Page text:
TEN YEARS ago, every major car manufacturer in the world would have been at the Tokyo motor show, but now the list of premier league no-shows is actually longer than those who did bother to turn up.
Ford, General Motors, Aston Martin, Bentley, Alfa Romeo, Ferrari, Fiat, Hyundai and Kia may not have much in common, but this week they all shared the view that they have better things to do with their time than be in Tokyo.
It is a stance they may now be regretting. This was a resurgent Tokyo show, full of positive energy and brimming with interesting cars from both Japan and abroad.
Indeed there are so many candidates for the show’s most interesting car, that it’s genuinely hard to put a finger on a single star. The obvious choice is the Porsche Macan, the first mid-sized SUV from the Stuttgart marque which, while sharing a large amount of DNA with an Audi A5 is, I am told, as a werewolf to a snoozing labrador in comparison. Certainly it looked the mean and menacing part and, with a 400bhp Turbo version in its ranks and on the show stand, the firepower to back it up.
Then again, the Jaguar F-type coupé probably drew an even bigger crowd. This is partly because however good the car looked as a convertible, it looks even better with its top on. Also, Jaguar sprung a surprise by launching the new car in full-fat R guise, the first time its super-sporty badge has been applied to an F-type. That means 542bhp, 0-60mph in 4sec dead and a top speed limited to 186mph.
Perhaps the single most interesting, and unexpected, reveal was a city car calling itself the Yamaha Activ-E. It is actually the brain child of former F1 designer Gordon Murray. When he wasn’t designing title-winning race cars for Ayrton Senna, or designing the landmark F1 supercar, Murray dreamed of building a compact urban commuter car using a revolutionary flat-pack production process called iStream. Many years later, the dream appears on the point of becoming a reality: the Activ-E remains a concept for now, but few expect Yamaha to turn down the chance to build it.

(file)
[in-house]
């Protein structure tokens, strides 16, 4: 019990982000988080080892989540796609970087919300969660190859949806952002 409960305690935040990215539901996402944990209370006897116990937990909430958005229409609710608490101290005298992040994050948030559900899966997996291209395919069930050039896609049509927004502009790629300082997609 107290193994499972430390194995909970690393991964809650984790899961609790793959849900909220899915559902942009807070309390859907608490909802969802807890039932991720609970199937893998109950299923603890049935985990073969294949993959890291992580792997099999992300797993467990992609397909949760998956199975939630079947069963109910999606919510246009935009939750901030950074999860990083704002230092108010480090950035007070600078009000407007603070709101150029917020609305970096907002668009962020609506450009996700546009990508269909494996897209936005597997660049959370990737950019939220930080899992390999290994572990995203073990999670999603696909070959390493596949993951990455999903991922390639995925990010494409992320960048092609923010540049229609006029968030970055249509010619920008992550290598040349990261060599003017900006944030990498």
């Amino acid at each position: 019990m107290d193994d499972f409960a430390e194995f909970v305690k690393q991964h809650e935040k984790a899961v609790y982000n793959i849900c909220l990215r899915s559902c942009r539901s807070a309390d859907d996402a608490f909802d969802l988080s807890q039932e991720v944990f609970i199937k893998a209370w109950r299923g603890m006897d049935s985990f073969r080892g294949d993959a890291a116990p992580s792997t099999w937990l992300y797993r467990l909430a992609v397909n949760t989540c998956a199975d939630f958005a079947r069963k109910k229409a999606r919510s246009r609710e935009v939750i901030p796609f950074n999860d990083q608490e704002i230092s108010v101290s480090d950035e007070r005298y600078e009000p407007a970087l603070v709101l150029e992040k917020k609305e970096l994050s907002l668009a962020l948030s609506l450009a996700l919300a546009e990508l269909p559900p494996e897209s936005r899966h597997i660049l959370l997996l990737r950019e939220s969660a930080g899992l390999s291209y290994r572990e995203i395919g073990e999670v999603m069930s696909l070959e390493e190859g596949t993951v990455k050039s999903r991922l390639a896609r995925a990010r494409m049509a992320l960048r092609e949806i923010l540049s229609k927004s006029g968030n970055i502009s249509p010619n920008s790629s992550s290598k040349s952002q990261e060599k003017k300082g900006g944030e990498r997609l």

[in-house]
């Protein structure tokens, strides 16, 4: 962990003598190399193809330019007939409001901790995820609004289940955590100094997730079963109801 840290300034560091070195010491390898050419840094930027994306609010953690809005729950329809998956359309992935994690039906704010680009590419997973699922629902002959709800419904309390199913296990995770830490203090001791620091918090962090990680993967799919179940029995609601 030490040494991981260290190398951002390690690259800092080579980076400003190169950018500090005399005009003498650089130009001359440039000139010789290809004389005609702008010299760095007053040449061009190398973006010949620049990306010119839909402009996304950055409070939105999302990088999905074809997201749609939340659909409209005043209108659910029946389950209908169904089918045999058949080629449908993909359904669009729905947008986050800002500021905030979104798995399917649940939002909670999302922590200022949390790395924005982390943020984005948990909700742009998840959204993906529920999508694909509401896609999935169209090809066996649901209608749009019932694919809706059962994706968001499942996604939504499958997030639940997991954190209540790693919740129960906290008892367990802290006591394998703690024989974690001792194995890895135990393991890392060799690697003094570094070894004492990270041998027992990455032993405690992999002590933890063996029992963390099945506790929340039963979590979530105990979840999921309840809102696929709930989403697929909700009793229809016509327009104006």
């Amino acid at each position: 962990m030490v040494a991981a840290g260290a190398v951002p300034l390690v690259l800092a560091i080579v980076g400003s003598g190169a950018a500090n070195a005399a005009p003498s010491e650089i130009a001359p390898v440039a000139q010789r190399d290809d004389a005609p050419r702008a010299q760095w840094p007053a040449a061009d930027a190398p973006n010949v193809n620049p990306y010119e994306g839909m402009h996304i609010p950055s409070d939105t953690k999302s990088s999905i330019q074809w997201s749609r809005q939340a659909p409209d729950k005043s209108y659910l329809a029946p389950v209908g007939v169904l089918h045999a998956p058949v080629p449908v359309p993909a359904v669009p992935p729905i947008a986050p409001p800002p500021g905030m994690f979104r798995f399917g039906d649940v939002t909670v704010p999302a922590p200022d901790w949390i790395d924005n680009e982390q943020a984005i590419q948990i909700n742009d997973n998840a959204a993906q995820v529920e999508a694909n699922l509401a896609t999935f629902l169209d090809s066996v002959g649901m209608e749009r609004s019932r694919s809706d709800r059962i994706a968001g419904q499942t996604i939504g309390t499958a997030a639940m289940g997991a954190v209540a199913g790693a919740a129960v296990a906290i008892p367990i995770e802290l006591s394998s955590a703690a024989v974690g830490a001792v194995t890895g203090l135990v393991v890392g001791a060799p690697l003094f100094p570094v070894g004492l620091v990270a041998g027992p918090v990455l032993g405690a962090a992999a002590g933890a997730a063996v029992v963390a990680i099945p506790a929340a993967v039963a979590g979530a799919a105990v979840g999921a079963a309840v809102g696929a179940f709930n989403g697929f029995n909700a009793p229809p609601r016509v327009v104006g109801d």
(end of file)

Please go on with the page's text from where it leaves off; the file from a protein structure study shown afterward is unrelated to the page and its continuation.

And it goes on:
Not to be outdone, the domestic manufacturers came up with a dizzying array of home-grown cars, almost all of them, in one way or another, themed around fun. Honda showed the gorgeous little S660 mid-engined roadster powered by a 660cc turbo motor but, sadly, destined only to sell in Japan, for now. At the other end of the performance scale, Nissan showed the £120,000 Nismo version of its GT-R supercar, which has already lapped the Nürburgring race track faster than any other mainstream production car in history.
In addition, there was the worldwide debut of the new Mini, a new small Honda SUV to rival the Nissan Juke, a Lexus concept to rival the Range Rover Evoque and a concept of a convertible Toyota GT86. To those who were there, and in spite of those who were not, this was a fine motor show. We look forward to visiting it again two years from now, when with luck, it should be back to full strength.